Ethics lecture #1 2012


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Ethics lecture #1 2012

  1. 2. <ul><li>We will cover the major areas of moral philosophy and their proponents: from Ancient Greek ethicists to contemporary/living philosophers. </li></ul><ul><li>We will also consider contemporary commentary on major issues in ethics by philosophers and pundits. </li></ul><ul><li>In class, we will discuss news that relates to ethics, especially the topics we are covering that week. </li></ul><ul><li>The topics that will be covered in the class include (but are not limited to): war and terrorism, racism, homosexuality and sexual ethics, sexism and feminism, abortion, cloning and genetic engineering. The areas of moral philosophy that will be covered include: utilitarianism, Kantian deontology, virtue ethics, and care ethics. </li></ul>
  2. 3. <ul><li>Ancient - 585 bc to 1000 ad </li></ul><ul><ul><li>Socrates, Aristotle </li></ul></ul><ul><li>Medieval - 1000 ad to 1500 </li></ul><ul><ul><li>Thomas Aquinas, Boethius </li></ul></ul><ul><li>Early Modern - 1600 to 1750 </li></ul><ul><ul><li>Descartes, Kant </li></ul></ul><ul><li>Modern - 1800 to 1900 </li></ul><ul><ul><li>(Bentham, Mill </li></ul></ul><ul><li>Contemporary - 1900 to today </li></ul><ul><ul><li>Sartre, Freud </li></ul></ul>
  3. 4. Western Asian African Native American AND Others
  4. 5. Descriptive Ethics Applied Ethics Normative Ethics
  5. 6. Prescribes moral course(s) of action. Includes moral theories.
  6. 7. Using philosophy (ethics) to determine the appropriate course of action. For example: applying deontology – a normative theory – to the question of whether animals have rights.
  7. 8. Describes moral acts of a society or individual. Primarily anthropological, psychological, sociological approaches to morality.
  8. 9. Milgram Experiment
  9. 10. The generator has 30 switches in 15 volt increments, each was labeled with a voltage ranging from 15 up to 450 volts. Each switch also has a rating, ranging from &quot;slight shock&quot; to &quot;danger: severe shock&quot;. The final two switches were labeled &quot;XXX&quot;.
  10. 13. How certain are you? Do you think that morality is determined by each individual? Is it rude, presumptuous, egotistical, and/or patronizing to say that your moral stance is (more) right than another person ’ s?
  11. 14. Do we need the concept of a God to define a universal set of moral principles?
  12. 15. Universal/objective moral theory: A universal set of moral principles applies to all people, in all nations. These principles might even apply to beings from other planets.
  13. 16. In order for one to be committed to universality, an individual only needs to believe that one moral principle applies to all people. Obviously, one can assert the position that an entire system of rules, principles, maxims, etc. applies.
  14. 17. Is there even one principle that we can all agree on in this classroom, right now?
  15. 18. Relativism is the philosophical position that either: One ’ s moral principles are determined by society Or One ’ s moral principles are determined by each individual Universality and relativism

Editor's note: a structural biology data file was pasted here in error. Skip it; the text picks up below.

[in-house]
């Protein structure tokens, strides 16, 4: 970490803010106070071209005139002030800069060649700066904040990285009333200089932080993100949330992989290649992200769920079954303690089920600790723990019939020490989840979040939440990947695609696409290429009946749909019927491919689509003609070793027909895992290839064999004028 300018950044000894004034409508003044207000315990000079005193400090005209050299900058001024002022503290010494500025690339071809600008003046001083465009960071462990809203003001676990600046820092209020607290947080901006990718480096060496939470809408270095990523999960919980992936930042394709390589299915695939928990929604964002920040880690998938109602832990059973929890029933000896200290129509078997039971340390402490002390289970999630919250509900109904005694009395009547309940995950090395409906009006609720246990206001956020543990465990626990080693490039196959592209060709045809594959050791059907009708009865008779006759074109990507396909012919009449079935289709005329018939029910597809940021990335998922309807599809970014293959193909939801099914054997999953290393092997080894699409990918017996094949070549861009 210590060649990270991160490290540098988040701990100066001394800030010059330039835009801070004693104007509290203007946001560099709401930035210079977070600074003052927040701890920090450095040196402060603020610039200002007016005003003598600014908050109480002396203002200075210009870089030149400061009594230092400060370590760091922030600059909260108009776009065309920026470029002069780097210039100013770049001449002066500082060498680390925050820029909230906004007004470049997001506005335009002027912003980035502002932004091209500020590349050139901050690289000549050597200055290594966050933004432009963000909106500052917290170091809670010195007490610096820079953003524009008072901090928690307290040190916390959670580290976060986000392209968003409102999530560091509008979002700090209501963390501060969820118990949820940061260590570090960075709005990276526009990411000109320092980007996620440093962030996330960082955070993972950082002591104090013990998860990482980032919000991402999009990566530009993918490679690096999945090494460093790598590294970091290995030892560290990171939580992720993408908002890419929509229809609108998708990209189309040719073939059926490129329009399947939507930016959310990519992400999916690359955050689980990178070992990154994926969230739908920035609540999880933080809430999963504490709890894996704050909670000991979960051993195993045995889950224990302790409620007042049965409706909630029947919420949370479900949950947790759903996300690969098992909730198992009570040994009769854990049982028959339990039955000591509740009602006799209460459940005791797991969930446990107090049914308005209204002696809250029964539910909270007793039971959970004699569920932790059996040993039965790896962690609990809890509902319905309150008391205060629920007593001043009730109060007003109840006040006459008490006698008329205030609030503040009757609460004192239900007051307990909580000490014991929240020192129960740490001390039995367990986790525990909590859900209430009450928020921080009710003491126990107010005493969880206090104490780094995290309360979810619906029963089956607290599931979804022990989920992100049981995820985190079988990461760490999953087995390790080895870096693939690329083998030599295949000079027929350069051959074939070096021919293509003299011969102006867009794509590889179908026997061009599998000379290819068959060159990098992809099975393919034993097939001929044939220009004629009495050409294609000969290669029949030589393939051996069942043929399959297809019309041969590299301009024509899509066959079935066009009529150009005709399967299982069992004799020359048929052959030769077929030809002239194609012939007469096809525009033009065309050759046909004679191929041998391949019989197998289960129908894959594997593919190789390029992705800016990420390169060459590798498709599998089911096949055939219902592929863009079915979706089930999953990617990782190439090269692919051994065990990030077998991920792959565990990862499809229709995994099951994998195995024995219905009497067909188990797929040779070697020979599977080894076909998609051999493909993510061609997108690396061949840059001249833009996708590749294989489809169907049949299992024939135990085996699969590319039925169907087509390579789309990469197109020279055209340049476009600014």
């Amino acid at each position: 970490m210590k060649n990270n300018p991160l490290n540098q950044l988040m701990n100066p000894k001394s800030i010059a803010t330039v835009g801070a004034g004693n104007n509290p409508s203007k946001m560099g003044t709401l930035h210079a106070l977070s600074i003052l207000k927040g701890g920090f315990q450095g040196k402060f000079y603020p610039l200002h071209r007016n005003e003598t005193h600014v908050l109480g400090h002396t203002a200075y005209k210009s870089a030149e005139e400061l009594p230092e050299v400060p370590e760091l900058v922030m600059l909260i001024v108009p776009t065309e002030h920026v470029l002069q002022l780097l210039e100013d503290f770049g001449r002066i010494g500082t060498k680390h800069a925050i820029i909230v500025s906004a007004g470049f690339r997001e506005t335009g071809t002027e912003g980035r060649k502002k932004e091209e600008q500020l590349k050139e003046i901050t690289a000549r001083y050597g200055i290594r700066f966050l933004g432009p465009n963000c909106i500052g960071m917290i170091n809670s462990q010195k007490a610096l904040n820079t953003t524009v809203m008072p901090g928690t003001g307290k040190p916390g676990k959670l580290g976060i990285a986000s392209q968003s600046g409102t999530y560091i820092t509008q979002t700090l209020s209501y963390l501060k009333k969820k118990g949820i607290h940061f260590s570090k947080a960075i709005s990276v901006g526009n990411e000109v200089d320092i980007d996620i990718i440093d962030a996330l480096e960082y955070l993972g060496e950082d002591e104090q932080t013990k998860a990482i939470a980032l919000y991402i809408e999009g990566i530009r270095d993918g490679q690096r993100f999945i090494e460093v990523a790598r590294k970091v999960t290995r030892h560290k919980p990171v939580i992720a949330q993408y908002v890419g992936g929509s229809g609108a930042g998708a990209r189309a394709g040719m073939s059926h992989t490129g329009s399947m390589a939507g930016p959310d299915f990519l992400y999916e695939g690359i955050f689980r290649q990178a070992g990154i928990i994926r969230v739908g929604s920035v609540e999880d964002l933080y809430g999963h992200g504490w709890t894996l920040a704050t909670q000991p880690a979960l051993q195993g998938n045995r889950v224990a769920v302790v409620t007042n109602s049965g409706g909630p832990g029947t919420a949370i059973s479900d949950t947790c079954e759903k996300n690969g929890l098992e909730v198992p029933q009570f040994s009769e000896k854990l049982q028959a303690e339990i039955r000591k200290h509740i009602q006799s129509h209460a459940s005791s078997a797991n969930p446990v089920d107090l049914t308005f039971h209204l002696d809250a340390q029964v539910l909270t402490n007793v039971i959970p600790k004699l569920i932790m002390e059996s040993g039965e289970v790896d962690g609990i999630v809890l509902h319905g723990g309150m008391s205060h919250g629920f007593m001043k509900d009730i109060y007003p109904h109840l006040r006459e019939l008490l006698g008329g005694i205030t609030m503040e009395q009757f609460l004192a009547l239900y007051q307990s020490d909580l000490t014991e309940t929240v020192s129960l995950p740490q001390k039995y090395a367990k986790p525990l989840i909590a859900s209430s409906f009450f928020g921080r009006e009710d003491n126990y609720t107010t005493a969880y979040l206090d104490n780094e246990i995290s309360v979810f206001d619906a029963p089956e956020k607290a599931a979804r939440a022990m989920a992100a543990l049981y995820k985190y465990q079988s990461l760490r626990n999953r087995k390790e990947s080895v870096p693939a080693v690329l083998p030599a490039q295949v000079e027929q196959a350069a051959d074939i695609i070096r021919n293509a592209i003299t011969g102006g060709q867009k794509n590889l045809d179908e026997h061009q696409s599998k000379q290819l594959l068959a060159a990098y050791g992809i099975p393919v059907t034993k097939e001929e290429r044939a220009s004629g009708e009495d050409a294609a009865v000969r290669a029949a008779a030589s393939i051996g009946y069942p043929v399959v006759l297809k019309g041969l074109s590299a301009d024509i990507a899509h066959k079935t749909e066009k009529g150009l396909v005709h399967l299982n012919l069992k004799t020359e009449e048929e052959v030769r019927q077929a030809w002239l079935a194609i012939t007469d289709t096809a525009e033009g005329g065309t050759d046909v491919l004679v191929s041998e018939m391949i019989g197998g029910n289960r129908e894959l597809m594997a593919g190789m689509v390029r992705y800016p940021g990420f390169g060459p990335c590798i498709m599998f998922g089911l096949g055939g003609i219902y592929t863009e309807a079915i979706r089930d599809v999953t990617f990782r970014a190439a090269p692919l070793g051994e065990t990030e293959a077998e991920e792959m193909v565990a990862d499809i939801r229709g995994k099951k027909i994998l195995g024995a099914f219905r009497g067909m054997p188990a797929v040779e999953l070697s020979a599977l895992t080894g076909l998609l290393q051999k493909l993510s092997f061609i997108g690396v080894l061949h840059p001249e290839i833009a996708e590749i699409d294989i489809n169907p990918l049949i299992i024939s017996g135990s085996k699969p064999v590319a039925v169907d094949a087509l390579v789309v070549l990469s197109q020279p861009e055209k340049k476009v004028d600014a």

16. 19. CULTURAL RELATIVISM One’s moral principles are determined by society. ETHICAL SUBJECTIVISM One’s moral principles are determined by each individual.
  17. 20. Socrates: 469-399 bce
  18. 21. We know about him from Xenophon, Aristophanes, Aristotle, and Plato
  19. 22. Socrates
  20. 23. Socrates Little is known about his life. He was the son of a midwife and, apparently, never worked. He married and had 3 sons and served some time in the military. Never wrote down his philosophy. We know about him from Xenophon, Aristophanes (the Clouds), Aristotle, and Plato (the dialogues). Concerned mainly with moral philosophy.
  21. 24. Ethical Intellectualism
  22. 25. Socrates
  23. 26. Socrates
  24. 28. Socrates: Ethical Intellectualism
  25. 29. Plato
  26. 30. Plato
  27. 31. Plato
  28. 33. Definitions of Piety in the Euthyphro 2. Pious acts are those approved of by the gods. Problem: the Greek gods are notoriously argumentative. They are always fighting about unimportant and important matters. 3. Pious acts are loved by all the gods. This is where we are introduced to Euthyphro ’s dilemma. Problem: this is an example of piety, not a definition of piety. Watch out for this in your own writing!
  29. 35. Euthyphro ’s Dilemma
  30. 36. Divine Command Theory: The idea that actions are wrong if and only if God commands us not to perform them. 1. Either (a) God commands us to not to steal, murder, lie, etc. because these actions are wrong OR (b) these actions are wrong because God commands us not to do them. 2. If (a)is true, then there is a standard of morality separate from God’s commands, and DCT is false. 3. If (b) is true, then either (c) God has reasons for commanding us not to steal, etc. OR 5. If (d) is true, then God’s commands are arbitrary. 6. Therefore, either God’s commands are arbitrary or DCT is false.
  31. 37. Edward Wierenga (1989) on DCT
  32. 38. Edward Wierenga (1989) on DCT
  33. 39. Euthyphro ’s Dilemma
  34. 40. According to the text, Which part? What analogy does he use to explain this? 5. Piety involves looking after the gods. Problem: “Looking after” implies taking care of the gods. But the gods surely don’t need to be taken care of. 6. Piety is sacrifice and prayer. Problem: How does this relate to Euthyphro’ s act? More specifically, how does honoring them relate to his act? 7. Piety is what the gods love/approve of. Problem: We’ ve gone in a circle.
  35. 41. The Crito
  36. 42. Crito’s Arguments, Cont.
  37. 43. The Crito
  38. 45. The Crito
  39. 46. The Crito